Date of Completion
aberrant crypt foci, proximal colon, screening colonoscopy, tumor microenvironment, microgenomics, alternative pathway, interval cancer, sessile serated adenomas
Daniel W. Rosenberg
Carol C. Pilbeam
James J. Grady
Field of Study
Doctor of Philosophy
Colorectal cancer (CRC) is the second leading cause of cancer related death in the United States. CRC is believed to develop through a multistage adenoma-carcinoma sequence, where polyps represent an intermediate, precursor lesion to advanced cancer. Recent success in CRC prevention has been largely attributed to the interruption of this process through the widespread implementation of endoscopic polypectomy. Although the overall rates of CRC have declined, there has been an observable shift in the distribution of CRCs to the proximal colon, in particular among patients who develop 'interval' CRC, cancers that arise between negative screening colonoscopies. Novel strategies and biomarkers are needed to further reduce overall rates of CRC and identify individuals at increased risk for proximal adenomas and CRC. By studying polyps and aberrant crypt foci (ACF), the earliest detectable lesion in the human colon, we will be able to gain a better understanding of the mechanisms and epidemiological risk factors of early proximal colon carcinogenesis.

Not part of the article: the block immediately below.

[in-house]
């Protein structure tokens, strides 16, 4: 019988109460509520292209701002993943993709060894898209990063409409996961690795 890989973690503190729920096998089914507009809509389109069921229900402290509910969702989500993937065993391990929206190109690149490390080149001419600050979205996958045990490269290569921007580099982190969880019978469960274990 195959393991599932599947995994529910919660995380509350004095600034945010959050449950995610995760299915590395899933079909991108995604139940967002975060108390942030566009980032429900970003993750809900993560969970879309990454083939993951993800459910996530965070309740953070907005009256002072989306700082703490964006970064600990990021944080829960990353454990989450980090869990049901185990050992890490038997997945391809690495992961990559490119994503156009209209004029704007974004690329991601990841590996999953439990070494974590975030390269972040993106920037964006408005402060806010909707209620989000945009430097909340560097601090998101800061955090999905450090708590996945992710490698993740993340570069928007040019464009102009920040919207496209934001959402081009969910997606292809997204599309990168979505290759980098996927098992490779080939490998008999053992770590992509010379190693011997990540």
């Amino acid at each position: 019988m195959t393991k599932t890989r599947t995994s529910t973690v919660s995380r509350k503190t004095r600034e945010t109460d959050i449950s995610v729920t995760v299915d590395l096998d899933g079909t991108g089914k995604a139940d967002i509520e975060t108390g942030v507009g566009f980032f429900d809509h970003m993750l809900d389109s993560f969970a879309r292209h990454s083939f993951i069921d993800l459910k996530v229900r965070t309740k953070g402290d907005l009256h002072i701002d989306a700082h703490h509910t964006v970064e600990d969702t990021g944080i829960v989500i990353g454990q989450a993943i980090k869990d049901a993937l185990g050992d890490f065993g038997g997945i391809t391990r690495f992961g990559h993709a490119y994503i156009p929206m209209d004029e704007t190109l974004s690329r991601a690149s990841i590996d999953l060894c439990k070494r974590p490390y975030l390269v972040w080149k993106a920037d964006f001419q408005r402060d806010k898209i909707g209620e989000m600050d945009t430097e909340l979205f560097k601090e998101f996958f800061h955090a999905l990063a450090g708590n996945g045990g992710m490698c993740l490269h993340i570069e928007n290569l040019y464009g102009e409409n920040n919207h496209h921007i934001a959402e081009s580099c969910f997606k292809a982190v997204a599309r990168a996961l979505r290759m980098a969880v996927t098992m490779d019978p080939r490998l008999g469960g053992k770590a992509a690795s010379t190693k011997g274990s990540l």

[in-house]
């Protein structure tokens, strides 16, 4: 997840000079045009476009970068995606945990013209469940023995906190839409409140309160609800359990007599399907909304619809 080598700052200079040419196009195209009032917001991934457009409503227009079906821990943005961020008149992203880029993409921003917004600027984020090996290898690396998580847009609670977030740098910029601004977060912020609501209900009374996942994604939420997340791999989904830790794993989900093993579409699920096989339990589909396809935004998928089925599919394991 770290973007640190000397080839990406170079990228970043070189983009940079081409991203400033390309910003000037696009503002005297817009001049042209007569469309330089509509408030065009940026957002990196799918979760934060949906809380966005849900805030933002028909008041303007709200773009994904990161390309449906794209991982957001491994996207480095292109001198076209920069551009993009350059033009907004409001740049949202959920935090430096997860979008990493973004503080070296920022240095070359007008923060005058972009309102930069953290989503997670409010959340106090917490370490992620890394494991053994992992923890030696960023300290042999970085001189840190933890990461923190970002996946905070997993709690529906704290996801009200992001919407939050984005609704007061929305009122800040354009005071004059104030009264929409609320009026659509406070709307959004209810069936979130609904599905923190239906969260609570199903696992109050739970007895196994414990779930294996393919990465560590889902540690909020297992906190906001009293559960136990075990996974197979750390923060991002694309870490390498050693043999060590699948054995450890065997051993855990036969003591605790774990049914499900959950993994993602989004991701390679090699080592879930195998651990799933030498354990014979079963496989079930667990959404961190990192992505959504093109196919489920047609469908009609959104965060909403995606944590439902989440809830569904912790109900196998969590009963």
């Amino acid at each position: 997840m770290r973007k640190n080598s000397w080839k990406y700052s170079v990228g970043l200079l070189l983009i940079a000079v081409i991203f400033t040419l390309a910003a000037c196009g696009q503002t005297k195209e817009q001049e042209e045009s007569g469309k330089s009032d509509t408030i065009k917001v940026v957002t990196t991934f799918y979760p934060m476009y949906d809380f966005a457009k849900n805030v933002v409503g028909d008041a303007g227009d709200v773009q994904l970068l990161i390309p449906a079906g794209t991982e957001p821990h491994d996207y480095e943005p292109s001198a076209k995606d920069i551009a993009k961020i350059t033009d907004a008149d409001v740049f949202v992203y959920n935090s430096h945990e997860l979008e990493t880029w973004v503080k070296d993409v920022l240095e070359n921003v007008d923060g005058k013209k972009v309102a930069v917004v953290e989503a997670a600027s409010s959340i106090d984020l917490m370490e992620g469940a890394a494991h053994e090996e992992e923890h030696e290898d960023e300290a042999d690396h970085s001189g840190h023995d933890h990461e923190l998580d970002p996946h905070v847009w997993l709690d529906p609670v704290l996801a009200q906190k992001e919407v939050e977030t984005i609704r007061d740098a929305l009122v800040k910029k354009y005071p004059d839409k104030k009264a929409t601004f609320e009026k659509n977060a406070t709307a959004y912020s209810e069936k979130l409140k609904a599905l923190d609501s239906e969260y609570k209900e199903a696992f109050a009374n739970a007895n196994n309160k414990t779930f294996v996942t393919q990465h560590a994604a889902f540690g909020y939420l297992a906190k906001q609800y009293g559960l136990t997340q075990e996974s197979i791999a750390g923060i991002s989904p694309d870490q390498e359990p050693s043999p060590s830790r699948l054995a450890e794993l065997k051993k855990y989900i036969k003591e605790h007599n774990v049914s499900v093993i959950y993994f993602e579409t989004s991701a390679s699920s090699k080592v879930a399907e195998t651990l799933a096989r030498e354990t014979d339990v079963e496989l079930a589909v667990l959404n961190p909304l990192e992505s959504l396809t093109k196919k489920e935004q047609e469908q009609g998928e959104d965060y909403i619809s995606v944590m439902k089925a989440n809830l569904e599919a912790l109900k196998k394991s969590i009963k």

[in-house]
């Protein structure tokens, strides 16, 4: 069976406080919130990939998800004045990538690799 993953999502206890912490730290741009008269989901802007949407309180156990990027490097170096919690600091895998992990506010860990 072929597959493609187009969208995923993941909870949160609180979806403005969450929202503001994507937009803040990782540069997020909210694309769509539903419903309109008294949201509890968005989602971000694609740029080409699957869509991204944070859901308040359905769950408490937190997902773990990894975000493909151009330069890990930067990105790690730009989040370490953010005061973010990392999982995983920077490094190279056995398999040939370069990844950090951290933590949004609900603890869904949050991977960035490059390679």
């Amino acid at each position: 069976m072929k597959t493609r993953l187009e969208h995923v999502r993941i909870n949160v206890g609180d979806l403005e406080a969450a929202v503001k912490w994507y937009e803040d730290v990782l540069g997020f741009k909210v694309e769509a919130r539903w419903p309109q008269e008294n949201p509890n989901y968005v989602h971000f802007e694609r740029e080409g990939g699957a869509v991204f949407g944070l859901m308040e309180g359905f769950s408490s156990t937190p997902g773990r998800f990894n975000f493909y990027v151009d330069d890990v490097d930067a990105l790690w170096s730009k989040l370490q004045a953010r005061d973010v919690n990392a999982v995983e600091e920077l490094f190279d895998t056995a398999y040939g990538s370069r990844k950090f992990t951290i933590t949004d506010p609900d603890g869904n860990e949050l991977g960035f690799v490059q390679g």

Mo, Allen, "Insights into Early Neoplasia in the Human Colon" (2018). Doctoral Dissertations. 1789.